The openness debate has sparked some pretty acrimonious hostility among evangelicals. At its core the openness view teaches that God can and does change his mind. It is argued that freedom is an illusion if someone, even God, cannot change his mind. And if God knows, with absolute certainty, what will happen then it will happen whether you embrace this fact as an Arminian (foreknowledge) or a Calvinist (foreordination). This is why those who embrace openness see no freedom in either the Arminian or the Calvinist approach. They reason that in order to be free one must be able to decide and act otherwise. This means that God cannot know what will come to pass, except perhaps in the ultimate sense of the intended goal, or He would not be truly free. Clark Pinnock, a first-rate theologian and a fine Christian man I know and love, pictures God's relationship with free human beings as a dance. God leads, but human beings play their parts too. God's will and ways are flexible, thus He truly responds to human beings without possessing complete knowledge of the future. Pinnock believes that God is both omniresourceful and omnipotent. And Pinnock further believes that He can be surprised, but not thwarted! As much as I reject openness theology (and I do seriously reject it) I think Pinnock's point should be respected for what he is actually saying, not what his critics infer that he is saying. As with all theological controversy among serious confessing Christians, and Pinnock is one such Christian, we should be careful about how we reject what they teach, not just the content of what they teach. I visited this debate online while I was writing this post and was again appalled at the hostility and hype I saw in the writing of many who agree with my view. They have concluded that theologians like Clark Pinnock are, ipso facto, not real Christians! They attack not only his ideas but his person and his character. The acrimonious nature of this debate profoundly troubles me, which will make more than a few on my side of the debate despise me and question my motives. Is this type of theological polemic truly fruitful? Does it make us any more like Christ? Does it solve all the problems that honest Christians have when they seek to understand the Scriptures and the historic theological differences that exist among earnest Christians?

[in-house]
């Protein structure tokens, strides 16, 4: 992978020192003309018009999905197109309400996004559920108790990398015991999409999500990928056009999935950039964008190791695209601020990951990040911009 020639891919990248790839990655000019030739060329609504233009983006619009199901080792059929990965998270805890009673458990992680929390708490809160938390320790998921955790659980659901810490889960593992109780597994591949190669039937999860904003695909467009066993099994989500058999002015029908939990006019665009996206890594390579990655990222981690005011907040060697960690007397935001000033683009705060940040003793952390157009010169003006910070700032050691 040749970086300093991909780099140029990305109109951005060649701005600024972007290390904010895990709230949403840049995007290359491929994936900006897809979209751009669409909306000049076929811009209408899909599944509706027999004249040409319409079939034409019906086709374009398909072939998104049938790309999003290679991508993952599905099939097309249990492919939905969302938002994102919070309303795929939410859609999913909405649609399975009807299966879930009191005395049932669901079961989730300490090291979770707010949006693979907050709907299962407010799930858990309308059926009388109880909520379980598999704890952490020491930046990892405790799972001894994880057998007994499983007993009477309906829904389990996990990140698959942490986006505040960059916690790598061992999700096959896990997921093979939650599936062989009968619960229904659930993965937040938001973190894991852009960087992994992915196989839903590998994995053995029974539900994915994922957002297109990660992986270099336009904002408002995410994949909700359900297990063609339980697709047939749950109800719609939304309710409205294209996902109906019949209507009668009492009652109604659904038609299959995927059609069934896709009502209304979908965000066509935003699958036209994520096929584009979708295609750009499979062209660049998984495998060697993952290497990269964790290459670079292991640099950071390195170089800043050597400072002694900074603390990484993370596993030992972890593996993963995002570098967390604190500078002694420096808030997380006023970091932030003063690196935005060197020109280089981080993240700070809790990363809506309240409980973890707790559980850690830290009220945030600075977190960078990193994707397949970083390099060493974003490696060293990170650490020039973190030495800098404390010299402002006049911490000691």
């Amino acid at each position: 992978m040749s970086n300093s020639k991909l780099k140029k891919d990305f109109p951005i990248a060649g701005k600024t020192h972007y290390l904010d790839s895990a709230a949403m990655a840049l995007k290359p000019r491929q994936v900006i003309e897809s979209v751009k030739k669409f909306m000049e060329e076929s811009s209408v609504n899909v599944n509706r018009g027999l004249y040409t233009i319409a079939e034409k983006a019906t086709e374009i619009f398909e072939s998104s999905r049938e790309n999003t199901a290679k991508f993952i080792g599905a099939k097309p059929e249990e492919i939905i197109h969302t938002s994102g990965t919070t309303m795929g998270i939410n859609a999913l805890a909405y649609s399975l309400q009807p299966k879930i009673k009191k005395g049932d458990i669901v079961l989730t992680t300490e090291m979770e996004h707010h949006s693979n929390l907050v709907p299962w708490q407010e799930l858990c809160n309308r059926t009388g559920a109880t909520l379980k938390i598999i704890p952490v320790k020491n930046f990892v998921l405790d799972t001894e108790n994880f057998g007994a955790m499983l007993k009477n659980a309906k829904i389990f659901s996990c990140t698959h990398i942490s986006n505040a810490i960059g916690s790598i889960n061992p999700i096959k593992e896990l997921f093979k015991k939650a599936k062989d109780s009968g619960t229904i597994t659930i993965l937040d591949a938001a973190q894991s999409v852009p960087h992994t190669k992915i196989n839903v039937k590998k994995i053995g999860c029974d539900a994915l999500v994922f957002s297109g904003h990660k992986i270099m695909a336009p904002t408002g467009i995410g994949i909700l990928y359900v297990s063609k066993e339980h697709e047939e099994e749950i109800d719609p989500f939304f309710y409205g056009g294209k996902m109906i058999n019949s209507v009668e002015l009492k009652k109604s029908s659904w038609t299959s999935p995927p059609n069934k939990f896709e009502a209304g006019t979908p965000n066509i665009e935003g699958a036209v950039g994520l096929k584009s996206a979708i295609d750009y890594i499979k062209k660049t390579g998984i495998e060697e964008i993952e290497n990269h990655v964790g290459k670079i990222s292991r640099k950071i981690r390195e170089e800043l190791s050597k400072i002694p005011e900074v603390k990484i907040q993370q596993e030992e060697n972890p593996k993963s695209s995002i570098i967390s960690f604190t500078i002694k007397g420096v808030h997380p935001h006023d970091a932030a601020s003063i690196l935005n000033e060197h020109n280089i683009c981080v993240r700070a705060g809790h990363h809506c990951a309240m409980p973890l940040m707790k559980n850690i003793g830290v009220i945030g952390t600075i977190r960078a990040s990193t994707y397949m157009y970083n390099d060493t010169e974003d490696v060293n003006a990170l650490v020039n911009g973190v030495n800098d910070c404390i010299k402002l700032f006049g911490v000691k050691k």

I thought about this whole debate, and thus the doctrine of providence, while reading the daily paper last Monday, Memorial Day. Thirty years ago (May 25) American Airlines flight 191, bound for Los Angeles, crashed at O'Hare Airport on takeoff. All 271 people on board died and two more people perished on the ground. It was the worst disaster in the history of O'Hare. I still remember seeing the terrible fire and smoke more than 15 miles away. I knew immediately that something tragic had happened. I quickly turned on the radio in my car and heard the first reports. It is one of those days you simply never forget.